Source: Calculated from the William and Mary COVID-19 dashboard, accessed 11/13/2021
2021 Winter wave in brief.
Things look great at William and Mary, but for the U.S. as a whole, it looks like the winter wave has started.
Last year, the winter wave started in the Midwest states. Eventually, all areas of the country saw a mid-winter increase in daily new cases. Last year, the South Atlantic states ran a month or two behind the Midwest. The Midwest peaked around Thanksgiving, the South Atlantic did not peak until mid-January 2021.
This year, new cases turned upward in the Midwest around Halloween. And now, about six weeks later, it looks like cases are just starting to rise in the South Atlantic states.
That’s later than last year, plausibly due to much warmer weather in the middle of the country this year, compared to last. Below are maps for October 2020 and October 2021. Last year (top) was much colder than normal in the middle of the country, this year (bottom) has been much warmer than normal.
In any case, below, that little upturn in cases at the right edge of the graph may not look like much. But it’s more-or-less right on time to be the start of the winter wave in Virginia this year. The fact that several adjacent states (NC, VA, WV, MD, DE) all show the same pattern suggests that it’s weather-related, and not just a statistical fluke in (say) Virginia’s case counts.
Data source for this and other graphs of new case counts: Calculated from The New York Times. (2021). Coronavirus (Covid-19) Data in the United States. Retrieved 11/13/2021, from https://github.com/nytimes/covid-19-data.” The NY Times U.S. tracking page may be found at https://www.nytimes.com/interactive/2020/us/coronavirus-us-cases.html.
My best guess is that the little upturn above is, in fact, the start of the winter wave in Virginia. At this point, there’s no telling where that’s going to go.
I guess I’ll mark the start of the U.S. winter wave at 10/25/2021. That’s when the U.S. daily new case count reached that most recent minimum. In the past seven days, new case counts rose 9% for the U.S. as a whole, and were rising in all regions except the Pacific region.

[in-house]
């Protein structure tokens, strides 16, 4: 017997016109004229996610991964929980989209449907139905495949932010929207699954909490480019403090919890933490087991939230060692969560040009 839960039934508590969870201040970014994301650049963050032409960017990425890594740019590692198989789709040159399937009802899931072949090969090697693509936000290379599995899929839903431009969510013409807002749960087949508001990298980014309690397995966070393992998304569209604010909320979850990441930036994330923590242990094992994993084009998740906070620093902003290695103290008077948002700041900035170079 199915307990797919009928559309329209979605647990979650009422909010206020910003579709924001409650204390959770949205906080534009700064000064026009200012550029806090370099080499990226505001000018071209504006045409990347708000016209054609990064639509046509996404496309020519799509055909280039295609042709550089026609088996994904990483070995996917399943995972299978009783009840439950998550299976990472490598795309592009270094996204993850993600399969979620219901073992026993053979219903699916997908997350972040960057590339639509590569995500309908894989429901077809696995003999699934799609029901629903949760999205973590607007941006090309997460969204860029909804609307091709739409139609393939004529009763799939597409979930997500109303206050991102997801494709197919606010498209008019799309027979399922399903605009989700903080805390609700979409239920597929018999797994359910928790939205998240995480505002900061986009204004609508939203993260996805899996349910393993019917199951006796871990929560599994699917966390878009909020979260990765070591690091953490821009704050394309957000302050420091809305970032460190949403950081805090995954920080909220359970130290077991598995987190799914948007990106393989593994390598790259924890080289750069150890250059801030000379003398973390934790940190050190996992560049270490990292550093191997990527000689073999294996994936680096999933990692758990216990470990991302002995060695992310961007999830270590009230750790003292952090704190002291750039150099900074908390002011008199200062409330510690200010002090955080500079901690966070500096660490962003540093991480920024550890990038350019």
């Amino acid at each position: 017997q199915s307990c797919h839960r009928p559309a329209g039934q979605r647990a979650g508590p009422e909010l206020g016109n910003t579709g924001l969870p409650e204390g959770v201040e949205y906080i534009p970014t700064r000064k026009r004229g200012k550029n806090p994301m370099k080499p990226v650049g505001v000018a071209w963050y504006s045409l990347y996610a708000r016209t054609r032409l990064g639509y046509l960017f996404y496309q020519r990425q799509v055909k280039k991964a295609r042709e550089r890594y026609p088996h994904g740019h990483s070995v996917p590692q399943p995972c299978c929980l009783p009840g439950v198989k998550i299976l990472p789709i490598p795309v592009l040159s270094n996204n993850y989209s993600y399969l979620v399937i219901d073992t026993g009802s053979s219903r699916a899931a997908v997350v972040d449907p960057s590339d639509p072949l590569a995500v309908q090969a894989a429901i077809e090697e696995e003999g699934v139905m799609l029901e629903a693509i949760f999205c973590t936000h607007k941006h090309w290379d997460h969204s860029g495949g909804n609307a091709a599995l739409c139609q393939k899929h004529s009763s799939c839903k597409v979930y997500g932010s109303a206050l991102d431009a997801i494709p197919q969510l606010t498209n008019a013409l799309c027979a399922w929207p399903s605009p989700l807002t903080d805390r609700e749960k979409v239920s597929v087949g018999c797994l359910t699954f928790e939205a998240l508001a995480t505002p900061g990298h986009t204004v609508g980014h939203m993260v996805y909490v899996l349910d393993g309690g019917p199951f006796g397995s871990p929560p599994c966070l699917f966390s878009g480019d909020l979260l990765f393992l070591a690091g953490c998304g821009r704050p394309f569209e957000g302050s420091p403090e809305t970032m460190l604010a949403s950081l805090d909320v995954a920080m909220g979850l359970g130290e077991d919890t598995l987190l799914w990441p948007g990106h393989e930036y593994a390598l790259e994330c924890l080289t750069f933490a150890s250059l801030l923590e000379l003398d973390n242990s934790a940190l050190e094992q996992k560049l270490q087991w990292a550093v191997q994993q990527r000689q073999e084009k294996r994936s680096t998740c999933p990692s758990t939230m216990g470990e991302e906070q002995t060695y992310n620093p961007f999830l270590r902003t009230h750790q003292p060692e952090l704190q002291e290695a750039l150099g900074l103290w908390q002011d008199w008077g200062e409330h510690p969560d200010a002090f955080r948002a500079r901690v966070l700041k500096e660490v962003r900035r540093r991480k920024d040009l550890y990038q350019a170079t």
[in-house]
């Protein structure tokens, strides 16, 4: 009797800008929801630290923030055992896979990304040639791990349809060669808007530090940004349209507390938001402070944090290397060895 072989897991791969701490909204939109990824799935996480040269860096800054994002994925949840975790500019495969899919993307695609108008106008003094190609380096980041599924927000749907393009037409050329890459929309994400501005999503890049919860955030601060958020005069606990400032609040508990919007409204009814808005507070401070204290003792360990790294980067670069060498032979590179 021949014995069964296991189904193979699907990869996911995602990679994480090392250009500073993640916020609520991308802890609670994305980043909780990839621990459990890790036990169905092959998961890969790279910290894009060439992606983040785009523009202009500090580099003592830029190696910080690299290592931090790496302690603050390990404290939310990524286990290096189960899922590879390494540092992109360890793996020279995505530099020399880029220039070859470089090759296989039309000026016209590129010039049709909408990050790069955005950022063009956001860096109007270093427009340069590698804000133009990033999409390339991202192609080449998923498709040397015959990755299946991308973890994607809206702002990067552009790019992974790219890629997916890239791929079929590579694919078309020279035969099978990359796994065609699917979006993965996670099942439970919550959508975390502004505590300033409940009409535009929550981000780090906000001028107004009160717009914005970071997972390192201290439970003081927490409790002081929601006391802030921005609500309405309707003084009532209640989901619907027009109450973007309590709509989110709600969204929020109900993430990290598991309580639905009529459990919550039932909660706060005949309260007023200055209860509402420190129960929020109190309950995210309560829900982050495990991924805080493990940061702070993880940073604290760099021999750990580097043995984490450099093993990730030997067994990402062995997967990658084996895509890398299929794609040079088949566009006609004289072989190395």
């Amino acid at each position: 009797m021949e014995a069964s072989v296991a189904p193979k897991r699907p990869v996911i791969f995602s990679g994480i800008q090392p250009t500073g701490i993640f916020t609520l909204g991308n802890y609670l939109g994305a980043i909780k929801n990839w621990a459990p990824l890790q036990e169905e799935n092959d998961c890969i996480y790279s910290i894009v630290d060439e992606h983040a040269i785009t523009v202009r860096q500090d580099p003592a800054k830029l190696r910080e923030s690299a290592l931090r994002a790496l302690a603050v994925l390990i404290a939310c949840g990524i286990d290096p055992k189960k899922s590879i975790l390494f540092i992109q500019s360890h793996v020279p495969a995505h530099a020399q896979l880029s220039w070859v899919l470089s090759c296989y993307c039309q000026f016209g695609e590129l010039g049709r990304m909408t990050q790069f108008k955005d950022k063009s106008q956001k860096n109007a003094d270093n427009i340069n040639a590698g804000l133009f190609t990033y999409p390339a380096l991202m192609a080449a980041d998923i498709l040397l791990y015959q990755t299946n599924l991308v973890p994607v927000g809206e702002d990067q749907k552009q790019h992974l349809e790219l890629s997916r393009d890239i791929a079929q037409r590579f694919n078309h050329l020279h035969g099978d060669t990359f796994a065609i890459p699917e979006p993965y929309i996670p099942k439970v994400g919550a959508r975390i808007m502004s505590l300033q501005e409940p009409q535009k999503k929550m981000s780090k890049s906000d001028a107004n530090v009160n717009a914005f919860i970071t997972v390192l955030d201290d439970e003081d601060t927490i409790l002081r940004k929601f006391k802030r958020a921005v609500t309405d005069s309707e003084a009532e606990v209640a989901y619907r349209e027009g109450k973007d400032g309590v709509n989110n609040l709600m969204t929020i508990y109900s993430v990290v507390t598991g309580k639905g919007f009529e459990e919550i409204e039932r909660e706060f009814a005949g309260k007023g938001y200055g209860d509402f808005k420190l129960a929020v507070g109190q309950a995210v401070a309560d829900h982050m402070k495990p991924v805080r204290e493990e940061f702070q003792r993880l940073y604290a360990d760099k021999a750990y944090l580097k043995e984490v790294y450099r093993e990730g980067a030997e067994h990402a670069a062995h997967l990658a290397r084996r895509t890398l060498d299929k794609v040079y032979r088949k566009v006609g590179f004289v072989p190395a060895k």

You’d think we wouldn’t have a winter wave this year, with all the people who’ve been vaccinated or have recovered from infection. But the example of Europe pretty clearly shows us that a winter wave is possible.
When I look at the numbers, I estimate (guess) that we’re in roughly the same situation as we were last winter, in terms of the ability of the virus to spread (the “R-effective”).
Compared to last winter, we have:
- Higher levels of population immunity (best guess 71% now versus about 10% in October 2020).
- A far more infectious variant of COVID-19 (best guess, R-nought of 5 for Delta, versus maybe 2.5 for last year’s native strain, meaning that without any preventive measures, each person infected with the Delta variant would have infected an average of five others.)
- Much lower levels of COVID-19 hygiene (no restrictions on public gatherings, mask-wearing down from 95% in the middle of last year’s winter wave to 60% now).
When I run that through a crude formula, including my own estimate for the impact of peak COVID-19 hygiene, and an assumption that current COVID-19 hygiene is, on net, half as effective, I come up with:
- R-effective last winter 1.035
- R-effective this winter 1.075
I wouldn’t put a lot of faith in either number. I’m just saying that the magnitudes of these effects are in the ballpark of cancelling each other out. It’s entirely possible that we’ll have a winter wave despite having 59% of the population fully immunized, and a further large percentage with some immunity due to prior infection.
To recap: Best guess, that level of vaccination, plus all the prior infections, is just about enough immunity to offset the greater infectiousness of Delta and the reduction in COVID-19 hygiene.
Finally, FWIW, in the popular press you’ll hear the rise in cases attributed to people spending more time indoors. Near as I can tell, that’s more-or-less nonsense. In the modern world, there’s maybe one hour’s difference in total indoor time, winter-versus-summer, for the average adult. There’s far more evidence to suggest that flu season is a result of dry indoor air. Low relative humidity reduces the body’s ability to clear way inhaled pathogens (“mucocilliary clearance”) and otherwise reduces the effectiveness of the immune system at fighting respiratory illnesses. I lay out the evidence for various hypotheses regarding why we have a winter flu (and now, coronavirus) season in Post #894 about relative humidity and flu.